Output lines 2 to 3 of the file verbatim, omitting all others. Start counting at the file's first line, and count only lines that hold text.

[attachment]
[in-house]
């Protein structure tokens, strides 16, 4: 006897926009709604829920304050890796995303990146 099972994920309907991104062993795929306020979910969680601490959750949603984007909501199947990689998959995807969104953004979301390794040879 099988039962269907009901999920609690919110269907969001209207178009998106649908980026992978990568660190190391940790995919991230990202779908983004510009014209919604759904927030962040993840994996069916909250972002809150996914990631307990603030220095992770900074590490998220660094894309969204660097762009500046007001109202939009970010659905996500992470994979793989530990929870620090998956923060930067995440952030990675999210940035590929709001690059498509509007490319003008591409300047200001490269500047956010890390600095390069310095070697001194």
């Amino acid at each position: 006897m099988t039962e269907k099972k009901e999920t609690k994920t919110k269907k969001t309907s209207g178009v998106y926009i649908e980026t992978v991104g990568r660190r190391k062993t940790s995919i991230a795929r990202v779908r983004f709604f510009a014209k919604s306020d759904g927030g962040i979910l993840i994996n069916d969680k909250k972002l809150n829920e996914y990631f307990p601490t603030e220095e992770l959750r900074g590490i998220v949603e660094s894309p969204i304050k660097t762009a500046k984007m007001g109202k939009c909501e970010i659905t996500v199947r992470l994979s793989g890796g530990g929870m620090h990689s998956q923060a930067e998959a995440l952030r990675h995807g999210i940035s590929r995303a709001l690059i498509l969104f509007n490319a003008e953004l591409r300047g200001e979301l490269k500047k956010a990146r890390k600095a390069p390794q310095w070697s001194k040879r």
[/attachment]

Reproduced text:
């Protein structure tokens, strides 16, 4: 006897926009709604829920304050890796995303990146 099972994920309907991104062993795929306020979910969680601490959750949603984007909501199947990689998959995807969104953004979301390794040879 099988039962269907009901999920609690919110269907969001209207178009998106649908980026992978990568660190190391940790995919991230990202779908983004510009014209919604759904927030962040993840994996069916909250972002809150996914990631307990603030220095992770900074590490998220660094894309969204660097762009500046007001109202939009970010659905996500992470994979793989530990929870620090998956923060930067995440952030990675999210940035590929709001690059498509509007490319003008591409300047200001490269500047956010890390600095390069310095070697001194």
């Amino acid at each position: 006897m099988t039962e269907k099972k009901e999920t609690k994920t919110k269907k969001t309907s209207g178009v998106y926009i649908e980026t992978v991104g990568r660190r190391k062993t940790s995919i991230a795929r990202v779908r983004f709604f510009a014209k919604s306020d759904g927030g962040i979910l993840i994996n069916d969680k909250k972002l809150n829920e996914y990631f307990p601490t603030e220095e992770l959750r900074g590490i998220v949603e660094s894309p969204i304050k660097t762009a500046k984007m007001g109202k939009c909501e970010i659905t996500v199947r992470l994979s793989g890796g530990g929870m620090h990689s998956q923060a930067e998959a995440l952030r990675h995807g999210i940035s590929r995303a709001l690059i498509l969104f509007n490319a003008e953004l591409r300047g200001e979301l490269k500047k956010a990146r890390k600095a390069p390794q310095w070697s001194k040879r």